Mortgage rate average edges back down under 3%

After a one-week jump into territory above 3%, the 30-year mortgage average fell back below that level for the weekly period ending July 1, as increased economic activity has so far not led to a sustained spike in interest rates that many feared.

The average 30-year fixed rate mortgage slid back to 2.98% for the weekly period ending July 1, according to Freddie Mac’s Primary Mortgage Market Survey, a week after coming in at 3.02%. In the same period a year ago, the 30-year fixed-rate mortgage was 3.07% The average rate has posted at 3% or lower in 10 out of the last 11 weeks, with markets now appearing to take inflationary concerns in stride.

As the U.S. has rebounded from the economic quagmire caused by the Covid-19 pandemic more quickly than some expected, hints of interest-rate hikes by the Federal Reserve and data that has pointed to rising inflation have led to almost immediate mortgage-rate spikes. But the initial jumps have retreated as quickly, resulting in the current sub-3% holding pattern.

Last week’s release of the Personal Consumption Expenditures Price Index, which showed that an increase of .4%, appeared to follow a similar pattern. Markets did not react in a manner that would drive up mortgage rates after the release of the report.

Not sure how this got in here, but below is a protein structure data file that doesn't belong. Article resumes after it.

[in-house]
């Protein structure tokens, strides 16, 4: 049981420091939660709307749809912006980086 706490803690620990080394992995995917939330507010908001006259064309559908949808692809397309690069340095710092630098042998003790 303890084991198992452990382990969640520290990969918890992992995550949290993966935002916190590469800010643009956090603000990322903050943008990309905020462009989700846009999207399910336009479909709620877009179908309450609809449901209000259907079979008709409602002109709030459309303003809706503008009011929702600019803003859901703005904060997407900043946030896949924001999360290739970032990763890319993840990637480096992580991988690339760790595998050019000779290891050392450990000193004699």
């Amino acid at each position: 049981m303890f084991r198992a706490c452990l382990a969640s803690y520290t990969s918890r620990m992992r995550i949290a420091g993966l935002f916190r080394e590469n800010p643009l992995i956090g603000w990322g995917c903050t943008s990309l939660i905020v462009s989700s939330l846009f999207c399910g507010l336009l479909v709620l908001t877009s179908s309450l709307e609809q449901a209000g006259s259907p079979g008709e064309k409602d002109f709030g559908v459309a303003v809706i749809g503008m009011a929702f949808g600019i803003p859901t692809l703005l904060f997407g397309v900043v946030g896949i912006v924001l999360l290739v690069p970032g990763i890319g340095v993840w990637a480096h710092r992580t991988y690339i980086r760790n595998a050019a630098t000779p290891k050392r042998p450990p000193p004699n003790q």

“The muted reaction to the highest annual change in the core personal consumption expenditure price index in nearly three decades was the latest evidence that investors are buying into the idea that rising price pressures are transitory, and more accurate readings on inflation will come only after supply-chain restrictions ease,” said Zillow economist Matthew Speakman in a statement.

As markets seem to be factoring in price volatility as a natural consequence of recovery after last year’s severe economic shock, the current short supply of homes on sale and bidding wars for those on the market have become a greater concern.

“Although low and stable mortgage rates have kept the housing market booming over recent months, a deterioration in affordability and for-sale inventory has led to a market slowdown,” said Sam Khater, Freddie Mac’s chief economist.

This week’s S&P CoreLogic Case-Shiller report showed the largest property-value increase in decades. The prices have led to a decline in purchase mortgages, even as low interest rates are providing fine refinancing opportunities, as Khater has often noted.

Rising home prices are expected to continue into the summer according to Lawrence Yun, the National Association of Realtors chief economist.

“Some calming of the market is only expected to happen in late autumn of this year and into 2022. Home price growth will be in the single digits in 2022,” he said in a blog.

15-year average also drops
As the 30-year average fell, the 15-year fixed-rate mortgage rate also decreased week over week, down to 2.26% from 2.34%. A year ago, the 15-year average came in at 2.56%.

But the average for the 5-year Treasury-indexed adjustable-rate mortgage inched up one basis point for the third consecutive week, coming in at 2.54% compared to 2.53% a week earlier. The 5/1 ARM average sat at 3% in the same week last year.

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